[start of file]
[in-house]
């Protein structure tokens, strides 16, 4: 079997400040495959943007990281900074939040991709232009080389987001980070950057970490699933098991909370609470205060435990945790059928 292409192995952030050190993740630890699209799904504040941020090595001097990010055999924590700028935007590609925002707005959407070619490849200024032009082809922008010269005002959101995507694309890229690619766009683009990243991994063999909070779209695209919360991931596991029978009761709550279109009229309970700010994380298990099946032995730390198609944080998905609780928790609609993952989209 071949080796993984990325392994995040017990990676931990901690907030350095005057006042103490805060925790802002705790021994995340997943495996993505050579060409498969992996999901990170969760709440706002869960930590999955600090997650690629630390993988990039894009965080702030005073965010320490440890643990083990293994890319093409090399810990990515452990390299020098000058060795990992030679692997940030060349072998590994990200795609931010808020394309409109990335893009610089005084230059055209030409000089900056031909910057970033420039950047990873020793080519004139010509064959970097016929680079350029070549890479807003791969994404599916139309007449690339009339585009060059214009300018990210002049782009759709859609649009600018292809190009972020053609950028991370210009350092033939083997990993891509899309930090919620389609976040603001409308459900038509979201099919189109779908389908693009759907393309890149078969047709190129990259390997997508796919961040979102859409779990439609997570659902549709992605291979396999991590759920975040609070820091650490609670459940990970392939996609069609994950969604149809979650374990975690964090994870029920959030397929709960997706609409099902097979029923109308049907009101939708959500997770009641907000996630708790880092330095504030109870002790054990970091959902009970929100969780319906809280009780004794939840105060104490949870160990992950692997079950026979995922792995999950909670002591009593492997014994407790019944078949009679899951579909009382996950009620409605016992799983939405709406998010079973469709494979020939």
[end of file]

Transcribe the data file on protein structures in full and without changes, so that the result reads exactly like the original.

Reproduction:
[in-house]
């Protein structure tokens, strides 16, 4: 079997400040495959943007990281900074939040991709232009080389987001980070950057970490699933098991909370609470205060435990945790059928 292409192995952030050190993740630890699209799904504040941020090595001097990010055999924590700028935007590609925002707005959407070619490849200024032009082809922008010269005002959101995507694309890229690619766009683009990243991994063999909070779209695209919360991931596991029978009761709550279109009229309970700010994380298990099946032995730390198609944080998905609780928790609609993952989209 071949080796993984990325392994995040017990990676931990901690907030350095005057006042103490805060925790802002705790021994995340997943495996993505050579060409498969992996999901990170969760709440706002869960930590999955600090997650690629630390993988990039894009965080702030005073965010320490440890643990083990293994890319093409090399810990990515452990390299020098000058060795990992030679692997940030060349072998590994990200795609931010808020394309409109990335893009610089005084230059055209030409000089900056031909910057970033420039950047990873020793080519004139010509064959970097016929680079350029070549890479807003791969994404599916139309007449690339009339585009060059214009300018990210002049782009759709859609649009600018292809190009972020053609950028991370210009350092033939083997990993891509899309930090919620389609976040603001409308459900038509979201099919189109779908389908693009759907393309890149078969047709190129990259390997997508796919961040979102859409779990439609997570659902549709992605291979396999991590759920975040609070820091650490609670459940990970392939996609069609994950969604149809979650374990975690964090994870029920959030397929709960997706609409099902097979029923109308049907009101939708959500997770009641907000996630708790880092330095504030109870002790054990970091959902009970929100969780319906809280009780004794939840105060104490949870160990992950692997079950026979995922792995999950909670002591009593492997014994407790019944078949009679899951579909009382996950009620409605016992799983939405709406998010079973469709494979020939």